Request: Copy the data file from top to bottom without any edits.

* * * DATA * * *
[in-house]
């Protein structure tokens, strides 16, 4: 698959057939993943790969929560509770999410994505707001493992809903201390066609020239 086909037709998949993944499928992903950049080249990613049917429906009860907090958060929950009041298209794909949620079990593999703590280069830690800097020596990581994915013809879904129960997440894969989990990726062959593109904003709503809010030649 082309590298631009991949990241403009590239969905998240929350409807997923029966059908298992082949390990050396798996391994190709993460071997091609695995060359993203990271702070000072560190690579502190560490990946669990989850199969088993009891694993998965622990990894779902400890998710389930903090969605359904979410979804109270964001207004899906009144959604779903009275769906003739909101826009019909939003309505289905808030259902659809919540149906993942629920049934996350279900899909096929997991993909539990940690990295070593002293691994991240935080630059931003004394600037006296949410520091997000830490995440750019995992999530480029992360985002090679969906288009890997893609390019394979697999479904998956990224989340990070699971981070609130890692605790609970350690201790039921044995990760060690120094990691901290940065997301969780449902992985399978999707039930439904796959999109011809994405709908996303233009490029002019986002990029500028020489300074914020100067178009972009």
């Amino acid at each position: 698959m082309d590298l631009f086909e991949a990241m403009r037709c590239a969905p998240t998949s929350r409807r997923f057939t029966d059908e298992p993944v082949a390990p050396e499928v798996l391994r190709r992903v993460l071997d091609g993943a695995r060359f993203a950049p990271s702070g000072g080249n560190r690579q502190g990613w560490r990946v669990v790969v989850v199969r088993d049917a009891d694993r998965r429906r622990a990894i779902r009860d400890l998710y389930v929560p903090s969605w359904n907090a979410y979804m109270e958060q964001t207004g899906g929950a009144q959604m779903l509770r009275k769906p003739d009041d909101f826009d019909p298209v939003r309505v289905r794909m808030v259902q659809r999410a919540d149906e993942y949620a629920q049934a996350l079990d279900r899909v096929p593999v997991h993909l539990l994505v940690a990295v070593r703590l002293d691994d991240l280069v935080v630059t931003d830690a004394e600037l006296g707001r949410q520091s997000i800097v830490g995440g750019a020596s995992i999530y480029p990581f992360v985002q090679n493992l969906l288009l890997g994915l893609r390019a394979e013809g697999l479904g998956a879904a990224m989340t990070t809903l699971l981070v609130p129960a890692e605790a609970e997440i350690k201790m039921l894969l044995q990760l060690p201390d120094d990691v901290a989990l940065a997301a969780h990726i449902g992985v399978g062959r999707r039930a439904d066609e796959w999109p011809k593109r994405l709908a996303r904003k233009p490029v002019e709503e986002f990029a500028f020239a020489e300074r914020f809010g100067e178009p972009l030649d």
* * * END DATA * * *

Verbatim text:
[in-house]
């Protein structure tokens, strides 16, 4: 698959057939993943790969929560509770999410994505707001493992809903201390066609020239 086909037709998949993944499928992903950049080249990613049917429906009860907090958060929950009041298209794909949620079990593999703590280069830690800097020596990581994915013809879904129960997440894969989990990726062959593109904003709503809010030649 082309590298631009991949990241403009590239969905998240929350409807997923029966059908298992082949390990050396798996391994190709993460071997091609695995060359993203990271702070000072560190690579502190560490990946669990989850199969088993009891694993998965622990990894779902400890998710389930903090969605359904979410979804109270964001207004899906009144959604779903009275769906003739909101826009019909939003309505289905808030259902659809919540149906993942629920049934996350279900899909096929997991993909539990940690990295070593002293691994991240935080630059931003004394600037006296949410520091997000830490995440750019995992999530480029992360985002090679969906288009890997893609390019394979697999479904998956990224989340990070699971981070609130890692605790609970350690201790039921044995990760060690120094990691901290940065997301969780449902992985399978999707039930439904796959999109011809994405709908996303233009490029002019986002990029500028020489300074914020100067178009972009």
């Amino acid at each position: 698959m082309d590298l631009f086909e991949a990241m403009r037709c590239a969905p998240t998949s929350r409807r997923f057939t029966d059908e298992p993944v082949a390990p050396e499928v798996l391994r190709r992903v993460l071997d091609g993943a695995r060359f993203a950049p990271s702070g000072g080249n560190r690579q502190g990613w560490r990946v669990v790969v989850v199969r088993d049917a009891d694993r998965r429906r622990a990894i779902r009860d400890l998710y389930v929560p903090s969605w359904n907090a979410y979804m109270e958060q964001t207004g899906g929950a009144q959604m779903l509770r009275k769906p003739d009041d909101f826009d019909p298209v939003r309505v289905r794909m808030v259902q659809r999410a919540d149906e993942y949620a629920q049934a996350l079990d279900r899909v096929p593999v997991h993909l539990l994505v940690a990295v070593r703590l002293d691994d991240l280069v935080v630059t931003d830690a004394e600037l006296g707001r949410q520091s997000i800097v830490g995440g750019a020596s995992i999530y480029p990581f992360v985002q090679n493992l969906l288009l890997g994915l893609r390019a394979e013809g697999l479904g998956a879904a990224m989340t990070t809903l699971l981070v609130p129960a890692e605790a609970e997440i350690k201790m039921l894969l044995q990760l060690p201390d120094d990691v901290a989990l940065a997301a969780h990726i449902g992985v399978g062959r999707r039930a439904d066609e796959w999109p011809k593109r994405l709908a996303r904003k233009p490029v002019e709503e986002f990029a500028f020239a020489e300074r914020f809010g100067e178009p972009l030649d």